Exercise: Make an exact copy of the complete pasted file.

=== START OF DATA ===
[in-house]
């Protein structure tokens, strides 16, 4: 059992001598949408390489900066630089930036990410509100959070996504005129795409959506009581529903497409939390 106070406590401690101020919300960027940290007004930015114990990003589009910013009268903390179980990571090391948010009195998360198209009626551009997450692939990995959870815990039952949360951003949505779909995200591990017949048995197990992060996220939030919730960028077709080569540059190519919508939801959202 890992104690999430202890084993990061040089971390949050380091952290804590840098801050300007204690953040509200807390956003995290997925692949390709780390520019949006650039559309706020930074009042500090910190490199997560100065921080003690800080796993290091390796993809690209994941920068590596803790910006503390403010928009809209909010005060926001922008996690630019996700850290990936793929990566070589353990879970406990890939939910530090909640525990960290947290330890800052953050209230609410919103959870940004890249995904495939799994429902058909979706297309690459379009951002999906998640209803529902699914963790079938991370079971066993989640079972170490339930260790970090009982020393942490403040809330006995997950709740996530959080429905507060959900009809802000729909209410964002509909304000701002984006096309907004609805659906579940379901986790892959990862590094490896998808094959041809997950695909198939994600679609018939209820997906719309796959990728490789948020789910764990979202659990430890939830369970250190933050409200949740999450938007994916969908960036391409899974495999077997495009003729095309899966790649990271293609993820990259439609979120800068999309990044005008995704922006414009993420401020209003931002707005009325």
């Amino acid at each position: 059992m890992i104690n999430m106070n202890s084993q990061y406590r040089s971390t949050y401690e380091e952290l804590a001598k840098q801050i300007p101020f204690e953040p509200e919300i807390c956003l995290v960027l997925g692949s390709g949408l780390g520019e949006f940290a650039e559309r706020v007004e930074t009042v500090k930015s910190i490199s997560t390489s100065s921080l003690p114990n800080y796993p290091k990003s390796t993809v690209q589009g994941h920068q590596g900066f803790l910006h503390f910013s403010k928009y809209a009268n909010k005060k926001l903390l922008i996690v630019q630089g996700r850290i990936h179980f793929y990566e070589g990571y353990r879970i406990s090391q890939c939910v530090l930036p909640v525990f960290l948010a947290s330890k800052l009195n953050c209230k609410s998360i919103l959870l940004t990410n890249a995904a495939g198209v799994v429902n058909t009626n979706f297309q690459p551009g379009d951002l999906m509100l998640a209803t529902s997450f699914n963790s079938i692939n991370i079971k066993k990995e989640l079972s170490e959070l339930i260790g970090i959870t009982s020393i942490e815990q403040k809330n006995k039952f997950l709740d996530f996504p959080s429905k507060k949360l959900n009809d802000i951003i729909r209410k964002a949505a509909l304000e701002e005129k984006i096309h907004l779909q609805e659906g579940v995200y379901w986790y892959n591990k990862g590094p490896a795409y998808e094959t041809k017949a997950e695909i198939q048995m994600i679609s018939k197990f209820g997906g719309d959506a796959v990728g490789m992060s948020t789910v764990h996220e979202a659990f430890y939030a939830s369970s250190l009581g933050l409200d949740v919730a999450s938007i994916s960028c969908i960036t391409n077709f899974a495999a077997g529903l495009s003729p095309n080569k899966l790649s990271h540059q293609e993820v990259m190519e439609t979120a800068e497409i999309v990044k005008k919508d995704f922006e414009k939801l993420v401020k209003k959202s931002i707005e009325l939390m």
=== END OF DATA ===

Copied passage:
[in-house]
């Protein structure tokens, strides 16, 4: 059992001598949408390489900066630089930036990410509100959070996504005129795409959506009581529903497409939390 106070406590401690101020919300960027940290007004930015114990990003589009910013009268903390179980990571090391948010009195998360198209009626551009997450692939990995959870815990039952949360951003949505779909995200591990017949048995197990992060996220939030919730960028077709080569540059190519919508939801959202 890992104690999430202890084993990061040089971390949050380091952290804590840098801050300007204690953040509200807390956003995290997925692949390709780390520019949006650039559309706020930074009042500090910190490199997560100065921080003690800080796993290091390796993809690209994941920068590596803790910006503390403010928009809209909010005060926001922008996690630019996700850290990936793929990566070589353990879970406990890939939910530090909640525990960290947290330890800052953050209230609410919103959870940004890249995904495939799994429902058909979706297309690459379009951002999906998640209803529902699914963790079938991370079971066993989640079972170490339930260790970090009982020393942490403040809330006995997950709740996530959080429905507060959900009809802000729909209410964002509909304000701002984006096309907004609805659906579940379901986790892959990862590094490896998808094959041809997950695909198939994600679609018939209820997906719309796959990728490789948020789910764990979202659990430890939830369970250190933050409200949740999450938007994916969908960036391409899974495999077997495009003729095309899966790649990271293609993820990259439609979120800068999309990044005008995704922006414009993420401020209003931002707005009325």
């Amino acid at each position: 059992m890992i104690n999430m106070n202890s084993q990061y406590r040089s971390t949050y401690e380091e952290l804590a001598k840098q801050i300007p101020f204690e953040p509200e919300i807390c956003l995290v960027l997925g692949s390709g949408l780390g520019e949006f940290a650039e559309r706020v007004e930074t009042v500090k930015s910190i490199s997560t390489s100065s921080l003690p114990n800080y796993p290091k990003s390796t993809v690209q589009g994941h920068q590596g900066f803790l910006h503390f910013s403010k928009y809209a009268n909010k005060k926001l903390l922008i996690v630019q630089g996700r850290i990936h179980f793929y990566e070589g990571y353990r879970i406990s090391q890939c939910v530090l930036p909640v525990f960290l948010a947290s330890k800052l009195n953050c209230k609410s998360i919103l959870l940004t990410n890249a995904a495939g198209v799994v429902n058909t009626n979706f297309q690459p551009g379009d951002l999906m509100l998640a209803t529902s997450f699914n963790s079938i692939n991370i079971k066993k990995e989640l079972s170490e959070l339930i260790g970090i959870t009982s020393i942490e815990q403040k809330n006995k039952f997950l709740d996530f996504p959080s429905k507060k949360l959900n009809d802000i951003i729909r209410k964002a949505a509909l304000e701002e005129k984006i096309h907004l779909q609805e659906g579940v995200y379901w986790y892959n591990k990862g590094p490896a795409y998808e094959t041809k017949a997950e695909i198939q048995m994600i679609s018939k197990f209820g997906g719309d959506a796959v990728g490789m992060s948020t789910v764990h996220e979202a659990f430890y939030a939830s369970s250190l009581g933050l409200d949740v919730a999450s938007i994916s960028c969908i960036t391409n077709f899974a495999a077997g529903l495009s003729p095309n080569k899966l790649s990271h540059q293609e993820v990259m190519e439609t979120a800068e497409i999309v990044k005008k919508d995704f922006e414009k939801l993420v401020k209003k959202s931002i707005e009325l939390m």